Flammable refrigerant alternatives are becoming increasingly viable as global environmental regulations push the HVACR industry toward low-GWP refrigerants. Naturally occurring hydrocarbons (HC) such as propane (R-290) and a new class of hydrofluoroolefin (HFO) refrigerant blends are among the most likely flammable refrigerants to be considered as replacements. Since these low-GWP options have varying degrees of flammability, they’re subject to requisite standards to ensure safe operating and handling protocols.

Safety-Codes

In the current industry landscape, there are a number of organizations that have developed codes and standards to manage the safe use of flammable refrigerants. Since the majority of today’s safety standards were developed prior to the increased emphasis on green refrigerant alternatives, many are now currently under revision to include A2L and A3 refrigerants with the intent to evaluate their potential use with modern equipment, applications and system architectures.

While we can’t predict the extent of the code changes, we can report on the most relevant safety standards currently under revision:

ASHRAE Standard 34
In the U.S., ASHRAE Standard 34 defines the flammability and toxicity classification of refrigerants, with the letters A and B designating lower and higher toxicity, and the numbers 1, 2 and 3 denoting the level of flammability from none, lower and higher flammability, respectively. For example, R-290 is classified as A3, meaning it has lower toxicity and higher flammability. This standard was recently updated to include the flammability subclass of 2L for refrigerants that burn slower than those designated as Class 2. Newer HFO blends, such as R-1234yf, fall into this A2L classification.

ASHRAE Standard 15
ASHRAE Standard 15 is the U.S. safety standard for refrigeration system design, construction, installation and operation. It adopts the classifications set forth in ASHRAE 34, and is under revision in part due to the inclusion of the A2L classification. The current standard also prohibits the use of A3 and B3 refrigerants except where approved by the authority having jurisdiction (AHJ). Once Standard 15 is revised, ASHRAE will propose revising the building model codes in the U.S.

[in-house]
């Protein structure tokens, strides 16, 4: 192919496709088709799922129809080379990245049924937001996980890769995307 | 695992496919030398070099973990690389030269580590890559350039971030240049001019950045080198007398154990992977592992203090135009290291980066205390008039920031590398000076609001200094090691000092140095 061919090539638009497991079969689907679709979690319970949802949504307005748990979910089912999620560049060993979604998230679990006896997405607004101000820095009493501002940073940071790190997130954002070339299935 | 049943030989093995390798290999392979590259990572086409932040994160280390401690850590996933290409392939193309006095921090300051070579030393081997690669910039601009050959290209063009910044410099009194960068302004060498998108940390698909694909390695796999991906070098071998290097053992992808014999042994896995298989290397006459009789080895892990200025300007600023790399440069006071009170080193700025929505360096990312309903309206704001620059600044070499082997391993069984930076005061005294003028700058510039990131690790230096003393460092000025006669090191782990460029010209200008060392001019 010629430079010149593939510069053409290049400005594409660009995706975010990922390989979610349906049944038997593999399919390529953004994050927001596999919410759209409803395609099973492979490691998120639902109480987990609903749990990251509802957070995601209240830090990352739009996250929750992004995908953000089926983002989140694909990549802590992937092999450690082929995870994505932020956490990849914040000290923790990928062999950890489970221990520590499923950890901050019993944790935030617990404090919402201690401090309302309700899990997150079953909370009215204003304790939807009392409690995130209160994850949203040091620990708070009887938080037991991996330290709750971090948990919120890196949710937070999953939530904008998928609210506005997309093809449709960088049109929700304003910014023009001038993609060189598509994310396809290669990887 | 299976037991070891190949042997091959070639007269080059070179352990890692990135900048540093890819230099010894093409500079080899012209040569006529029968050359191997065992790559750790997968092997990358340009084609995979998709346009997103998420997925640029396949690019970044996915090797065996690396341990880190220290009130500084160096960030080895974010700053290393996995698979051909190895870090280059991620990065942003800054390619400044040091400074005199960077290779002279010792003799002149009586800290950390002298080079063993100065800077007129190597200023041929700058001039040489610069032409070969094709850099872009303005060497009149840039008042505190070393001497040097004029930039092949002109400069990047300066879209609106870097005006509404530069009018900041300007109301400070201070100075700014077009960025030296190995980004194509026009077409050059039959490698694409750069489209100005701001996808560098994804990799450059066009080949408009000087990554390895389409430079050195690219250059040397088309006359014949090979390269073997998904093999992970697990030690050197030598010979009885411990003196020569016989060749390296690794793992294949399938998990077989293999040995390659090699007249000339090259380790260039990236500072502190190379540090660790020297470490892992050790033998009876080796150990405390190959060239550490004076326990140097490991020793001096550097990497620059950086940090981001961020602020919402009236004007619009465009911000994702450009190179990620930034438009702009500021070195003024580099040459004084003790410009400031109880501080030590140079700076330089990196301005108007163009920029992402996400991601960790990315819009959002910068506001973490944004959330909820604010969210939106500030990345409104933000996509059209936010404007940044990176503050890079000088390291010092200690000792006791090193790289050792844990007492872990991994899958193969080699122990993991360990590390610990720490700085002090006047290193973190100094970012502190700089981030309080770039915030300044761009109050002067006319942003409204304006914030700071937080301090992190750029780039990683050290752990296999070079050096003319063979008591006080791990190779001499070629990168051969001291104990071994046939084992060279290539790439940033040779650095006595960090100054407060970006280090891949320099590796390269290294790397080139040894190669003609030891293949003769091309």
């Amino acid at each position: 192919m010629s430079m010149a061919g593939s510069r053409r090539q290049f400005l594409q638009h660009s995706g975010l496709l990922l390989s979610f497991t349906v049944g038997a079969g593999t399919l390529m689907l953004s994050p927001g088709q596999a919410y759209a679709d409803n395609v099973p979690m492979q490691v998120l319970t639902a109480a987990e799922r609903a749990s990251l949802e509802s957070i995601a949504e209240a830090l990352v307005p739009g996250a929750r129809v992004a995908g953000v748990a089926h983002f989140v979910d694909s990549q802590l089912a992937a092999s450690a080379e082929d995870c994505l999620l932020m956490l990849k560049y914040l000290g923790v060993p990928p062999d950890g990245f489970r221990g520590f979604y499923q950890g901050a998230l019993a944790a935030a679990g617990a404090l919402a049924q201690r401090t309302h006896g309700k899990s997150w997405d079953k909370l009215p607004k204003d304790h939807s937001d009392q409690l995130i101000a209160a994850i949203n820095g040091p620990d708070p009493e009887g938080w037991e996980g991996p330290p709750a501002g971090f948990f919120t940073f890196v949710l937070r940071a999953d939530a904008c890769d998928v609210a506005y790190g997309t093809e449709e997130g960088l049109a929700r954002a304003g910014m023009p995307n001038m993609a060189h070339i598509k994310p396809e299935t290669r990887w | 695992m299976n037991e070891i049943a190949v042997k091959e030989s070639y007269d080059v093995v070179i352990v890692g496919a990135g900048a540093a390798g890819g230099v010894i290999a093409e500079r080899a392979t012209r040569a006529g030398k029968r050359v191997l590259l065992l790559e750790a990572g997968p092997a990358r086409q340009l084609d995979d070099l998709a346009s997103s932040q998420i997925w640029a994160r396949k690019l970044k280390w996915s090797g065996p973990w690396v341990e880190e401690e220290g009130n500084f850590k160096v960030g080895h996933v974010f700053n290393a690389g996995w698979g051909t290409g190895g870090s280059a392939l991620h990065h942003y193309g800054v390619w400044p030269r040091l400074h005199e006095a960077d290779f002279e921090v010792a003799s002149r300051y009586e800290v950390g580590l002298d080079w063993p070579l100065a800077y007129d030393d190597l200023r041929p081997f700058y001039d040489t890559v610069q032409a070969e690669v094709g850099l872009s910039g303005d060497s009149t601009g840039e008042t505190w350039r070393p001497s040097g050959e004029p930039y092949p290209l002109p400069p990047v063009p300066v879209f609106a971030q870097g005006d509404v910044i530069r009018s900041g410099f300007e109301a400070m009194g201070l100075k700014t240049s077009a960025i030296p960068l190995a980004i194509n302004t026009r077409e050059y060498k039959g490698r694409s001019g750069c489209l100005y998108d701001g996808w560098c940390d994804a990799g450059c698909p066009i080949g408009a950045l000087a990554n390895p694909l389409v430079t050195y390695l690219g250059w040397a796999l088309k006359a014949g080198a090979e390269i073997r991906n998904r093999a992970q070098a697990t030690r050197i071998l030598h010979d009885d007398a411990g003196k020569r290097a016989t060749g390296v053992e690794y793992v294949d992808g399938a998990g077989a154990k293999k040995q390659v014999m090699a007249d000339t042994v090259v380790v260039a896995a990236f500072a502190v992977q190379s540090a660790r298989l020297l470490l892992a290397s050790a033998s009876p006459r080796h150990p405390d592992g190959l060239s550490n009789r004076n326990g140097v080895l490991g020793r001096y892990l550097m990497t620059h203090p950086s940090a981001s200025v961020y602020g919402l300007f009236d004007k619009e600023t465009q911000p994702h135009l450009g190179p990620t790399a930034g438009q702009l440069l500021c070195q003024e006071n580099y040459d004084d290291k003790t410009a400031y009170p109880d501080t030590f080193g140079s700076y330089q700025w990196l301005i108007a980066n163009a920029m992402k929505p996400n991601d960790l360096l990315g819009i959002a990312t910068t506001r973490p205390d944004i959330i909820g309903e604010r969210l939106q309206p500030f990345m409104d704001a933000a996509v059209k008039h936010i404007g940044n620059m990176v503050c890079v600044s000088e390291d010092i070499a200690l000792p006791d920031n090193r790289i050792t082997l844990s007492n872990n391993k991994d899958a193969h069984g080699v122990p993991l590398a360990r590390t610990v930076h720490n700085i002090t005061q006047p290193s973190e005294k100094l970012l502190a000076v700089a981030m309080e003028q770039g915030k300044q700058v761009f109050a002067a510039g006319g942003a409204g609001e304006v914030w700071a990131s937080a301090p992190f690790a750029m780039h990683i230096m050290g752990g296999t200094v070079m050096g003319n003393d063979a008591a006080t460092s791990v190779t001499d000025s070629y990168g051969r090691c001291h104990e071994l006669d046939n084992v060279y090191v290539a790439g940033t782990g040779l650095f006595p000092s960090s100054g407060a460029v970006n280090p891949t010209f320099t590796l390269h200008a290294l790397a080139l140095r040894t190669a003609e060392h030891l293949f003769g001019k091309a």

UL standards
UL 1995 is the most recent Underwriters Laboratory (UL) listing pertaining to HVACR; it does not address flammable refrigerants. However, it is being revised in accordance with the international standard, IEC 60335-2-40, which is currently under revision to include the introduction of A2Ls.

International standards
In addition to the IEC revision mentioned, the International Electrotechnical Commission (IEC) is in the process of revising its codes that affect heating and cooling equipment, commercial refrigeration appliances, and ice and ice cream machines, including: IEC 60335-2-89 and IEC 60335-2-24. It’s widely anticipated that the standards around charge limits — for both A3 and A2L refrigerants — will be included in the IEC’s revisions.

While exact timing on regulatory matters is difficult to predict, we expect some movement in these areas through 2017 due to the urgency of HC and HFO adoption.

New SNAP proposal

The EPA recently issued another SNAP proposal1 regarding the listing status of certain high-GWP refrigerants deemed as “unacceptable” in specific applications. Although the new proposal is relatively smaller in scope, there are a few potential impacts to be aware of, including:

  • Listing of R-290 as an acceptable alternative in commercial ice makers, water coolers and very low-temperature refrigeration equipment
  • Exempting R-290 from the Clean Air Act’s section 608 venting prohibition
  • R-404A will be unacceptable in soft-serve, frozen carbonated beverage and slush machines as of Jan. 1, 2021
  • R-404A will be unacceptable in cold storage warehouse by Jan. 1, 2023

Per usual, the EPA will accept public comments to the proposal for 45 days after publication of the rule in the Federal Register.

This blog originally appeared in our recent edition of E360 Outlook. Click here to read the issue in its entirety.

Reference

  1. https://www.epa.gov/sites/production/files/2016-03/documents/snap_action_factsheet.pdf

Rajan Rajendran
V.P.,Systems Innovation Center And Sustainability
Emerson Climate Technologies